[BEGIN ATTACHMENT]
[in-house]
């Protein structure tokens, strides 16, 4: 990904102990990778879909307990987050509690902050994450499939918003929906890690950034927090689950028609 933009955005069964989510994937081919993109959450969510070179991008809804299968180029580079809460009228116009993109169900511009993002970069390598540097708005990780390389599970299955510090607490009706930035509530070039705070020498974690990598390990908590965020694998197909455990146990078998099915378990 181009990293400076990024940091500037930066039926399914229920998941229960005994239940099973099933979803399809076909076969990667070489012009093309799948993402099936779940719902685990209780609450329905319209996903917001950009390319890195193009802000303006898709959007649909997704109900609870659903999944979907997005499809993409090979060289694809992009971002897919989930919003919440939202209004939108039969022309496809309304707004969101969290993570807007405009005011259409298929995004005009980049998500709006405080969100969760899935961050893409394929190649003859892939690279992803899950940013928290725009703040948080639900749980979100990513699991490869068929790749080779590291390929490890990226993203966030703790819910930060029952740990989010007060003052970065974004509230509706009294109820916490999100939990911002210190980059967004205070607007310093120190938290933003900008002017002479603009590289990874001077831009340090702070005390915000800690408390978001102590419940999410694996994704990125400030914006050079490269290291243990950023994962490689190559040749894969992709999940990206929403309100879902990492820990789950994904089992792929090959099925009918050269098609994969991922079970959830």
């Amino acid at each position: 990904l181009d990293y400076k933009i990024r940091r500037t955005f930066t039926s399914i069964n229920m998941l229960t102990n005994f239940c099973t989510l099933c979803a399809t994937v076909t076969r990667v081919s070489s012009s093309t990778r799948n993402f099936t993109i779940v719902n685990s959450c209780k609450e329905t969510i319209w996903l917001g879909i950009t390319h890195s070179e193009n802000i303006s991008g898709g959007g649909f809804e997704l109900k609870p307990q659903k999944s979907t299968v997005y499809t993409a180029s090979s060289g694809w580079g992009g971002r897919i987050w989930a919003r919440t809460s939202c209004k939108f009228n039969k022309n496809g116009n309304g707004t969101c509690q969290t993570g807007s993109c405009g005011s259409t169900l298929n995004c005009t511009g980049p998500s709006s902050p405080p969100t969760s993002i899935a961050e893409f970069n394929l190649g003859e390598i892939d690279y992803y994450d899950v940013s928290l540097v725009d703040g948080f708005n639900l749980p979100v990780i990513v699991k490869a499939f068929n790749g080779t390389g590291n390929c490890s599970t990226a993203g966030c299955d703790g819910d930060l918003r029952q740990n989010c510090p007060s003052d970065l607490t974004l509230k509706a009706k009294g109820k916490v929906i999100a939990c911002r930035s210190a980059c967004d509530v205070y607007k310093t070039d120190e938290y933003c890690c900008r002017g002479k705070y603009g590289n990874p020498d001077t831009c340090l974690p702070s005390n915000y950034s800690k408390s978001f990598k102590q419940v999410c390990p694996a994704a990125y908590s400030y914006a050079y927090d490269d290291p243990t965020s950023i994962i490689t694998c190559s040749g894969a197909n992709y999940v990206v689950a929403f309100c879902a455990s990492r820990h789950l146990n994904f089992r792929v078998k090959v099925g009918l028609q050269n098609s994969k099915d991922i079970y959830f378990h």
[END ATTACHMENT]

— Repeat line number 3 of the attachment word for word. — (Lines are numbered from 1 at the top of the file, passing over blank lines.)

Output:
């Amino acid at each position: 990904l181009d990293y400076k933009i990024r940091r500037t955005f930066t039926s399914i069964n229920m998941l229960t102990n005994f239940c099973t989510l099933c979803a399809t994937v076909t076969r990667v081919s070489s012009s093309t990778r799948n993402f099936t993109i779940v719902n685990s959450c209780k609450e329905t969510i319209w996903l917001g879909i950009t390319h890195s070179e193009n802000i303006s991008g898709g959007g649909f809804e997704l109900k609870p307990q659903k999944s979907t299968v997005y499809t993409a180029s090979s060289g694809w580079g992009g971002r897919i987050w989930a919003r919440t809460s939202c209004k939108f009228n039969k022309n496809g116009n309304g707004t969101c509690q969290t993570g807007s993109c405009g005011s259409t169900l298929n995004c005009t511009g980049p998500s709006s902050p405080p969100t969760s993002i899935a961050e893409f970069n394929l190649g003859e390598i892939d690279y992803y994450d899950v940013s928290l540097v725009d703040g948080f708005n639900l749980p979100v990780i990513v699991k490869a499939f068929n790749g080779t390389g590291n390929c490890s599970t990226a993203g966030c299955d703790g819910d930060l918003r029952q740990n989010c510090p007060s003052d970065l607490t974004l509230k509706a009706k009294g109820k916490v929906i999100a939990c911002r930035s210190a980059c967004d509530v205070y607007k310093t070039d120190e938290y933003c890690c900008r002017g002479k705070y603009g590289n990874p020498d001077t831009c340090l974690p702070s005390n915000y950034s800690k408390s978001f990598k102590q419940v999410c390990p694996a994704a990125y908590s400030y914006a050079y927090d490269d290291p243990t965020s950023i994962i490689t694998c190559s040749g894969a197909n992709y999940v990206v689950a929403f309100c879902a455990s990492r820990h789950l146990n994904f089992r792929v078998k090959v099925g009918l028609q050269n098609s994969k099915d991922i079970y959830f378990h």